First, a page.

Christma Eve Blues

I lived in a street-drug-infested apartment complex when I was in my early twenties. I vowed to get out and stay out. My time in the community mental health system was the worst time of my life. This is why I recommend you research your treatment options with great care.

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The holidays were here again, and Christmas Eve we celebrated at Aunt Liz’s this time around, again with lobster, shrimp, mussels and seafood salad, and angel hair pasta. The antipast’: caponata, artichokes, roasted peppers, provolone and mozzarella, olives, and baked clams. In our family there was the perpetual jockeying for the clams and the protest of who took the most clams—also the sneaky depositing of the empty shells in another person’s plate so it didn’t look like you went over the limit.

I was a woman, so I stood in the kitchen while my mother and my aunts cooked, even though I wasn’t cooking. The cousins and my father watched whatever show was on TV. Aunt Millie was banished to the couch because no one expected her to help out. My grandmother wandered into the living room too.

My cousin Fulvia recounted a Christmas Eve long ago when she was a child at our grandmother’s house. “The lobster was running after me,” she told us at every holiday. My grandmother used to clunk the lobsters herself at the time, and one of them escaped and was moving toward Fulvia. “I was only seven. The lobster was running after me.” She kept going on and on.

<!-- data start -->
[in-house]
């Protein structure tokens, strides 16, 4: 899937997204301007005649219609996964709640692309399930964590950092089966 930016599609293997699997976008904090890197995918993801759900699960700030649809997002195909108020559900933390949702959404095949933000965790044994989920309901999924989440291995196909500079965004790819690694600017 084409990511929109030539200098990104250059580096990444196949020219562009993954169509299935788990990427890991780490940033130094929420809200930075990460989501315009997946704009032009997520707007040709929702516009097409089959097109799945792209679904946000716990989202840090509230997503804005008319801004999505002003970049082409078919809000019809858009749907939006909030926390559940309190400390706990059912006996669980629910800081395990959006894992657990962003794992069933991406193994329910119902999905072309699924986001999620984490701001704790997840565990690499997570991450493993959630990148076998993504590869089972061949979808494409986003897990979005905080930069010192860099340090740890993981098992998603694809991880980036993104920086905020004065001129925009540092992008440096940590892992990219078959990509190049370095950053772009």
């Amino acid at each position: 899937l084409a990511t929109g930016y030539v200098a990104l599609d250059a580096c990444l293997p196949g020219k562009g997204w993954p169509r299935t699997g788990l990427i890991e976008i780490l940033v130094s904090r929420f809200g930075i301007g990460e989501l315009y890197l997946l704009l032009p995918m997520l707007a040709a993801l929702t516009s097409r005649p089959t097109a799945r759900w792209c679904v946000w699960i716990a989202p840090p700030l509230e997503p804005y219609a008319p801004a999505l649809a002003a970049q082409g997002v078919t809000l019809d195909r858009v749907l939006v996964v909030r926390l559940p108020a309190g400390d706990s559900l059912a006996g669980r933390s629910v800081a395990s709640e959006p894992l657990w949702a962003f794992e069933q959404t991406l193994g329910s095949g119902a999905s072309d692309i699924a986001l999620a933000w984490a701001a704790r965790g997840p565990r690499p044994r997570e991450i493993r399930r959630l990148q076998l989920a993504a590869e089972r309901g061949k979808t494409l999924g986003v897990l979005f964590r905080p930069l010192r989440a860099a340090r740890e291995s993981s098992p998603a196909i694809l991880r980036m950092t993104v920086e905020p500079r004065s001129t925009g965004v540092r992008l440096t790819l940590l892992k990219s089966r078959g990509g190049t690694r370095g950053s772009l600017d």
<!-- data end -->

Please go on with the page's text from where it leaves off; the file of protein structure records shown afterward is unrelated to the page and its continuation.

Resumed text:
But we didn’t clunk the lobsters anymore; now my aunts went to Jordan’s Lobster Dock in Sheepshead Bay and had one of the employees there do the deed.

I loved lobster and was grateful we could afford this tradition. I always opted for a tail. My aunts had whole lobsters, the works, and used nutcrackers to crack the claws open. Marc got a tail too.

At dinner, we talked about Fulvia’s engagement to an outsider: he wasn’t Italian, he was French, and no one said anything about this because we had met him at my aunt’s birthday party, and he was a great guy. My grandmother loved him because she thought he was Sicilian. “Sici, Sici” she joked in a lucid moment.

I didn’t want the night to end because then I’d have to return to the low-rent apartment where there was no heat, and the cockroaches crawled in the dresser drawers. A mouse lived under the sink in the kitchen. You knew when he was feeling adventurous because you would see a dark shadow moving down the hall toward the bathroom.

At nine o’clock, my father drove me home. I quickly entered the lobby of the building, checked that the drug dealer wasn’t nearby conducting business, and got in the elevator. As I opened the door to my apartment, I heard a guy shouting “Give me the money!” in the apartment next to ours.

This is only temporary, I reminded myself. Suzy was in the living room smoking and watching TV. I made a beeline for my room and went straight to sleep.

 

Left of the Dial Amazon Page

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Author: Chris Bruni

Christina Bruni is the author of the critically acclaimed memoir Left of the Dial. She owns a resume writing and career help business. She contributed a chapter "Recovery is Within Reach" to Benessere Psicologico: Contemporary Thought on Italian American Mental Health. As well as an author and activist, Bruni is an artist and a fitness buff.

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